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22 Mar, 2020 14:08

Japan and IOC are resisting pressure to postpone Tokyo Olympics… but for how much longer?

Japan and IOC are resisting pressure to postpone Tokyo Olympics… but for how much longer?

With the sporting landscape decimated by the coronavirus pandemic currently overwhelming the world, the one major event yet to be called off is this summer's Tokyo Olympics, leaving athletes in a type of competitive limbo.

Most sports leagues across the globe have shut their doors for the health and safety of athletes, staff and fans alike.

The UEFA European Championships, also originally scheduled for this summer, have been pushed back to 2021 while uncertainty remains as to when major sporting leagues in Europe, the US and beyond will once again resume operations. 

However, the one event yet to be seriously restricted by the pandemic is arguably the jewel in the 2020 sports calendar - the Olympic Games, due to begin in Tokyo on July 24. 

Also on rt.com US Track & Field adds weight to calls for Tokyo Olympics postponement as delay seems increasingly inevitable

The International Olympics Committee (IOC) announced in February that they saw themselves as having a three-month window in which to make a decision on the efficacy of holding the tournament as planned. However, in the time since that statement was made the novel coronavirus has exploded in numerous countries across the world, prompting measures to be implemented by various sports' governing bodies to attempt to mitigate the spread of the virus.

To date, Japan has seen a relatively low rate of Covid-19 infections but critics say that these figures are influenced by the low number of tests administered in the country to date.

As of Saturday, the country had just over 1,000 confirmed cases of Covid-19 among its populace and 36 deaths - a number significantly lower than the 80,000-plus cases in China and the more than 8,500 in South Korea.

Per Business Insider, the country has tested less than 17,000 (again, as of Thursday) of a population of 126 million people and has prompted experts to warn the country of a false sense of security in relation to the pandemic. 

As if to emphasize this apparent lack of concern, a reported 50,000 people turned up to the city of Sendai on Sunday to see the cauldron holding the Olympic flame in the type of public gathering now largely restricted in most major countries. 

What's more, the longer that the uncertainty about the event continues, the further the risk that the athletes who are training for the various events will put themselves - and people around them - at risk.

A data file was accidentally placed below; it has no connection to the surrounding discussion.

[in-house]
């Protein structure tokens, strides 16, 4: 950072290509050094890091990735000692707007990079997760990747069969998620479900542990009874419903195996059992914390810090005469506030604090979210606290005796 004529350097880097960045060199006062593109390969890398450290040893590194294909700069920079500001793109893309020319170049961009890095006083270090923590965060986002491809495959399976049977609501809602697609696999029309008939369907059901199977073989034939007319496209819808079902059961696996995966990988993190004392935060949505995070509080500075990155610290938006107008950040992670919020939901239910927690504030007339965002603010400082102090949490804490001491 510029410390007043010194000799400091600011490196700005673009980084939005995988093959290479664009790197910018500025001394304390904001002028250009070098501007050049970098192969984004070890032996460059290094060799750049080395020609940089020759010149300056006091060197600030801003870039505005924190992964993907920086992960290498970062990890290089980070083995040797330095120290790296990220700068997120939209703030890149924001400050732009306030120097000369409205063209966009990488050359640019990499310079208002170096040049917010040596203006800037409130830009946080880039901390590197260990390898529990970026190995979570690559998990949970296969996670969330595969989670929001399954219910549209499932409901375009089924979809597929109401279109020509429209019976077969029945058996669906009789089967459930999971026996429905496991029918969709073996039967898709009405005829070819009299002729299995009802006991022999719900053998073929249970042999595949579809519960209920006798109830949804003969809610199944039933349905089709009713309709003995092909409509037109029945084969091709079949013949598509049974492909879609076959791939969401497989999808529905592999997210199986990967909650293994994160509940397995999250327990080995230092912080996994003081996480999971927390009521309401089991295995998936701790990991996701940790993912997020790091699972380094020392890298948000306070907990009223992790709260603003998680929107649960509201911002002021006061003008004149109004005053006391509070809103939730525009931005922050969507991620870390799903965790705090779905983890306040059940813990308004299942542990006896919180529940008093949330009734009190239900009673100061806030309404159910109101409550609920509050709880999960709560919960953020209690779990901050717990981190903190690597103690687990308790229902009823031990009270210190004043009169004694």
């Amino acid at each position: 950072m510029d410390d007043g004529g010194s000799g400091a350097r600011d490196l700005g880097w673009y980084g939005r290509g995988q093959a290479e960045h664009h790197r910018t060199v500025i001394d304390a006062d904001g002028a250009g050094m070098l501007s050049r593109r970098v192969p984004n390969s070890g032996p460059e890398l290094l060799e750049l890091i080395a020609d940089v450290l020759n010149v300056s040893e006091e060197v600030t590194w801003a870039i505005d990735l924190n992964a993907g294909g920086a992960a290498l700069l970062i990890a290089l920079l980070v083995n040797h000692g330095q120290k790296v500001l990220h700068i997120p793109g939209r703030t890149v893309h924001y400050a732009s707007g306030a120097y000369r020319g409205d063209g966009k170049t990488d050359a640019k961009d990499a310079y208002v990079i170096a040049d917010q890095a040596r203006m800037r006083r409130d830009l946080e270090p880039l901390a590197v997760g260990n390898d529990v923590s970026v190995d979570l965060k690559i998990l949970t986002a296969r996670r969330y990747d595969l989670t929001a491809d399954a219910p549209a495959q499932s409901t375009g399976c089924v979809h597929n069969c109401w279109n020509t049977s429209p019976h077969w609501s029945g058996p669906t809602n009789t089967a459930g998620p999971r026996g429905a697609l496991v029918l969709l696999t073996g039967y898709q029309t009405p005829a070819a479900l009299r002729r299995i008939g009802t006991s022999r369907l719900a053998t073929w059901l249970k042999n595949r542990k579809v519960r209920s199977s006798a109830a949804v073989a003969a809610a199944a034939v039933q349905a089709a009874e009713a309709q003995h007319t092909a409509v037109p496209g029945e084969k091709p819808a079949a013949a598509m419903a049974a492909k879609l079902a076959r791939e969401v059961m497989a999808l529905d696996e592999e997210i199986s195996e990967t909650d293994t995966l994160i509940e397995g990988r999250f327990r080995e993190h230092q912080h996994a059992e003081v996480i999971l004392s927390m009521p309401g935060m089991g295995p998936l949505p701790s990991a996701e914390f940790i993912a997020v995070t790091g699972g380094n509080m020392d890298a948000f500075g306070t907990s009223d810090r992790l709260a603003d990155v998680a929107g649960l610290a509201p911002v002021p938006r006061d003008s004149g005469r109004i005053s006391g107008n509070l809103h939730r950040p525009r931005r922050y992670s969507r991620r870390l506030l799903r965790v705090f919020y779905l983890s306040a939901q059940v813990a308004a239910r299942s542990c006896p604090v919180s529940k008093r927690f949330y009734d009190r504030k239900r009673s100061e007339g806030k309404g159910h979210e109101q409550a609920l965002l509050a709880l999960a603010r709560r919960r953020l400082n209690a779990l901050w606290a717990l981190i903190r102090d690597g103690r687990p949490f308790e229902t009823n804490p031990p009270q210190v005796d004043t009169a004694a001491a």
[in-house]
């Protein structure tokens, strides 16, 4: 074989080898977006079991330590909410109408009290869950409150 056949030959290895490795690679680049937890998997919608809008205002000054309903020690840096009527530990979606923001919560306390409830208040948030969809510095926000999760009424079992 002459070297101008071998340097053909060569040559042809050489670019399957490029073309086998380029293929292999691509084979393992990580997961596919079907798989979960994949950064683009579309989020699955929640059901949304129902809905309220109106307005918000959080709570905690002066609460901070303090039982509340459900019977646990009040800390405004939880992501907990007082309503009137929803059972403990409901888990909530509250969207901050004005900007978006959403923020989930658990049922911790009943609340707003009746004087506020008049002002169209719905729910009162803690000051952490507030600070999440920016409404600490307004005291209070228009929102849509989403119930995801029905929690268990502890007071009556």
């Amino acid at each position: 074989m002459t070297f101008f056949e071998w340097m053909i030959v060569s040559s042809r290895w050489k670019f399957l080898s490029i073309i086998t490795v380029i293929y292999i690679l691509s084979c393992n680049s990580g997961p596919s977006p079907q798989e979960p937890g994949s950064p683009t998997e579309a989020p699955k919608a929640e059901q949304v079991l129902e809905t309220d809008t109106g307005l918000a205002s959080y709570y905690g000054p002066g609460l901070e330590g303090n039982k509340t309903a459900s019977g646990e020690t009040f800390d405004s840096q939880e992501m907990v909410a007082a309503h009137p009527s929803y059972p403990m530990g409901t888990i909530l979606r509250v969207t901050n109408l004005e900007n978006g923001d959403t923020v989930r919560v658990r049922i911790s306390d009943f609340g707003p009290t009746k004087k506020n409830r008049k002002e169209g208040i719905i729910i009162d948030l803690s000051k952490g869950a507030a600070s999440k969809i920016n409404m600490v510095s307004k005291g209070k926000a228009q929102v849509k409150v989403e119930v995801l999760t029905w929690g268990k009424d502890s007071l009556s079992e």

USA Track and Field, the governing body which oversees athletics in the United States, called for the games to be postponed on Saturday in an echo of a similar request put forth by USA Swimming.

"The alternative of moving forward in light of the current global situation would not be in the best interest of our athletes (as difficult as that decision might be)," USA Track and Field chief executive Max Siegel said this week. 

Serbia and Croatia have also announced their opposition while German former world champion fencer Max Hartung has already announced that he will boycott the Olympics if they are held this year.

"I cannot train at the moment but more importantly I thought how can I as a sportsman contribute to end this crisis and I can do that by showing strength to do the right thing instead of training," Hartung said. "So those dates in my view are not possible."

Many athletes have also said that numerous qualification events have been canceled, while various training facilities have been shut down.

Indeed, the longer that this impasse continues the harder it becomes to make a definitive call. The safety of both athletes and fans, many of whom would be traveling to Tokyo from infected regions, is paramount, particularly with the majority of the world's population now living in a society actively promoting social isolation.

IOC President Thomas Bach says that any decision to postpone the Olympics cannot be taken lightly and presents numerous problems not present in other sports. 

"The Olympic Games cannot be moved like a football game next Saturday," he said, according to Germany's SWR network. "It is a complex undertaking and you can only act responsibly when you have a clear decision-making foundation.

"A cancellation of the Games would be the least fair solution. A cancellation would destroy the Olympic dream of 11,000 athletes of 206 Olympic committees."

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However, reports from Reuters on Sunday suggested that IOC chiefs are seriously considering their options with regard to announcing a postponement in which they are understood to be working out different timeframes of when a postponed Olympic Games could be held, with a source telling the news agency that a meeting to discuss this will be held, "very, very early next week."

So, if the Olympics does as expected and follows suit with the rest of the sporting world by announcing a postponement, it appears best to do so as expediently as possible. As each day passes, more and more athletes are putting themselves at risk - as well as directly contravening government guidelines to stay indoors - by ramping up their training and they deserve to be told with the utmost candor as to whether or not they will be expected to compete this summer. 

It is easier to rip the band-aid off than it is to slowly tear it away. For the IOC, decision time is here.